Two issues pushed Anchor Point resident Doug Ruzicka to seek public office, he said. The move to tap the Alaska Permanent Fund to pay for government was one -- he definitely is opposed.
The other was Homer's petition seeking to annex 25 square miles of surrounding territory. If elected, he would vote against that annexation, should it make it to the Legislature next year. But Ruzicka said he would go even further.
"I would introduce legislation to repeal the legislative review process (one of five annexation procedures)," he said. "That may give folks against annexation some injunctive power."
He said he would introduce a bill to disapprove any recommendation from the Local Boundary Commission to permit the annexation. If that fails, he said, he would introduce a bill to begin the process of detaching the newly annexed area from the city.
"Even though we have a law that supports annexation, the majority of people in the annexation area are against it, and there is no clear indication there is a majority within the city limits that supports it, either," he said. "If people don't get a vote, I'm against it. I see this as nothing but a revenue grab."
Ruzicka, 44, has lived on the Kenai Peninsula since 1992 and makes his living as a small business owner and part-time custodian for the Kenai Peninsula Borough School District.
Name: Doug Ruzicka
Office: House of Representatives, District 7
Occupation: Small business owner, custodian
Family: Married to Debbie since 1977, 5 children, Starr, Ben, Will, Mark, Rebekah
Education: Two years of college
Special Interests: Dog mushing
Previously held office: None
Expected Cost of Campaign: Unknown
Best Way for Voters to Reach Me: www.dougruzicka.com
He said he has been voting since he was 18 years old.
"I know what I like in a representative, and I know what I don't like," he said. "Being an informed voter is the best qualification (for elected office) you can have."
Statewide, the most important issue facing Alaska is the threat to the permanent fund posed by lawmakers' desire to use it to fund state government. Last September's "no" vote on its use for that purpose should have given lawmakers a clue.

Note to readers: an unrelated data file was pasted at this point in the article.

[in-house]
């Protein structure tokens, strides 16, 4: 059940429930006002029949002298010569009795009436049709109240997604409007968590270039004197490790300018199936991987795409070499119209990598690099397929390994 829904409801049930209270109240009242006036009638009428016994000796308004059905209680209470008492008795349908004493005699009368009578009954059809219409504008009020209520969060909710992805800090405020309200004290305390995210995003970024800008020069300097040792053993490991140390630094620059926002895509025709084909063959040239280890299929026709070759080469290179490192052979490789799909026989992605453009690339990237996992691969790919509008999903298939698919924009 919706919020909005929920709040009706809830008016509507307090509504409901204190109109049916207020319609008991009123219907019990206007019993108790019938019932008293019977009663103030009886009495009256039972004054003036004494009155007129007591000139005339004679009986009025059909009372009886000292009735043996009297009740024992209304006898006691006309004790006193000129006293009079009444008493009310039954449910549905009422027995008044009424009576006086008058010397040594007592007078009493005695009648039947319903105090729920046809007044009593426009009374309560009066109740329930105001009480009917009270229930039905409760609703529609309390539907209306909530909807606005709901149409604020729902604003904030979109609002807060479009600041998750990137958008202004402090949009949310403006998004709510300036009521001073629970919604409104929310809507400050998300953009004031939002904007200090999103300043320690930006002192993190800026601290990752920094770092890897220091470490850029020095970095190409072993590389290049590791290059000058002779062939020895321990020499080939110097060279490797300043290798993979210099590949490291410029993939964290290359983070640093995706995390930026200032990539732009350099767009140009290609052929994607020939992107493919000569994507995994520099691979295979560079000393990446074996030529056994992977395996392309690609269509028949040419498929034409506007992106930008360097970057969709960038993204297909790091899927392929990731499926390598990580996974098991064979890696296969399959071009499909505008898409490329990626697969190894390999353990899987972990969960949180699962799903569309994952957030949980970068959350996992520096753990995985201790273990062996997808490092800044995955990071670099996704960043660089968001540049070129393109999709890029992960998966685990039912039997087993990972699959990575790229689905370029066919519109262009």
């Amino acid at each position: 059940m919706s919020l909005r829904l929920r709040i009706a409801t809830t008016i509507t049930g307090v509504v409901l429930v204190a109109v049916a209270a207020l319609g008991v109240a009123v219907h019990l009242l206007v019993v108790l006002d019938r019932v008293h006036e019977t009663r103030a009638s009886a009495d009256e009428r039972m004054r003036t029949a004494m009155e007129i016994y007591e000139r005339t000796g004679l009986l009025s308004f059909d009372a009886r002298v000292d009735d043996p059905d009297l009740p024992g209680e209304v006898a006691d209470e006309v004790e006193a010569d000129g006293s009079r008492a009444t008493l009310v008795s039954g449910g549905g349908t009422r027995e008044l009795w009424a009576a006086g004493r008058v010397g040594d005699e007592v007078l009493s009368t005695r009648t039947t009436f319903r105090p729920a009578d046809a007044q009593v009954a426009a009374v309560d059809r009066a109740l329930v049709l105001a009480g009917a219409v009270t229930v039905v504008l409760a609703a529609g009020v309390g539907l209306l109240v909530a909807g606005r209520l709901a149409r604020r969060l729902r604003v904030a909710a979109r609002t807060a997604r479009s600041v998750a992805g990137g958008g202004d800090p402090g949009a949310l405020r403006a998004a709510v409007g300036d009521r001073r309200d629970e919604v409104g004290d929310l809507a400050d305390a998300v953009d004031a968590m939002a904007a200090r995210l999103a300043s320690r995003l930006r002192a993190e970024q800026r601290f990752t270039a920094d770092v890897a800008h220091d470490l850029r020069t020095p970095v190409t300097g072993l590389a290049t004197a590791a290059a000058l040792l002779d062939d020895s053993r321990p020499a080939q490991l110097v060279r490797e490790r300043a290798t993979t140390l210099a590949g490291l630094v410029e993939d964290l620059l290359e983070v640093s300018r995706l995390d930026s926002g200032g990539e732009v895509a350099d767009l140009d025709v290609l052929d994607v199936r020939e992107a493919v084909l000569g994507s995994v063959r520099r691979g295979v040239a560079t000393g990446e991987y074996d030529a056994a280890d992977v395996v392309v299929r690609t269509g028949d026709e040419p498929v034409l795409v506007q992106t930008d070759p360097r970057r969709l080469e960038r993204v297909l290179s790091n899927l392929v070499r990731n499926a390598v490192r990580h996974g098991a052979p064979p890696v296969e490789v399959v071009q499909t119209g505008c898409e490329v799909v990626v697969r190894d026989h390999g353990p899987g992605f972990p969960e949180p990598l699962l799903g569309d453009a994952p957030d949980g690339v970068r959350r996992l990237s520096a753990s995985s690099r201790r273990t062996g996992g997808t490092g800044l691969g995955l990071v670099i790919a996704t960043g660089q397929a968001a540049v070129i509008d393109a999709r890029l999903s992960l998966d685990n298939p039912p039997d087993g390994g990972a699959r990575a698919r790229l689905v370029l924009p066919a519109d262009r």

"The no vote takes the permanent fund off the table for legislators to consider ... at least for several years," he said.
What's needed is cost-cutting, especially when it comes to expensive higher-level positions.
"We are extremely top-heavy in administration in this state," he said.
Ruzicka said he would vote for the proposed statewide 10-mill property tax cap "because I believe money is there to balance the budget if we had some kind of prioritized spending policy." He predicted victory at the ballot box for the cap.
"People ... want to tell the Legislature you are not going to get any more money until you demonstrate sound management policies," he said.
Ruzicka did not say what government services he was prepared to give up to shave costs, but he did list things that must be funded: roads, schools, law enforcement and corrections -- "things needed to make government function."
Working as a school custodian, Ruzicka said, he sees firsthand the dedication and hard work of teachers and school principals. He gives those employees an A+.
"I have problems from there on up," he said. "Too much money is being sucked out of education" by administration. Cutting back on administration would save money, perhaps enough to retain the more experienced teachers that now are being encouraged to take early retirement because they cost too much.
Solving the subsistence problem requires taking the rural preference out of the Alaska National Interests Lands Claims Act or amending the Alaska Constitution to allow for one, Ruzicka said. As for the peninsula's rural designation, he said the area has retained much of its rural flavor.
To be effective, a lawmaker must be ready to do the will of his constituents, Ruzicka said.
"When I hear a legislator say he is going to vote his conscience, I want to run from that person," he said. "This person has accepted the responsibility to be a representative for the people in his district. Why is his conscience more important than what the people want done?"
Ruzicka allowed that a good representative must have standards, but said his are embodied in the text of the constitution. He said he could envision individual conscience and majority will coming into conflict. If that happens, he will be guided by the constitution, he said.
If that doesn't sit well with voters, he said, "They can send me down the road at the ballot box."
Ruzicka said he wants people to know that he is "just a simple person and dedicated to what I'm telling people I believe in."
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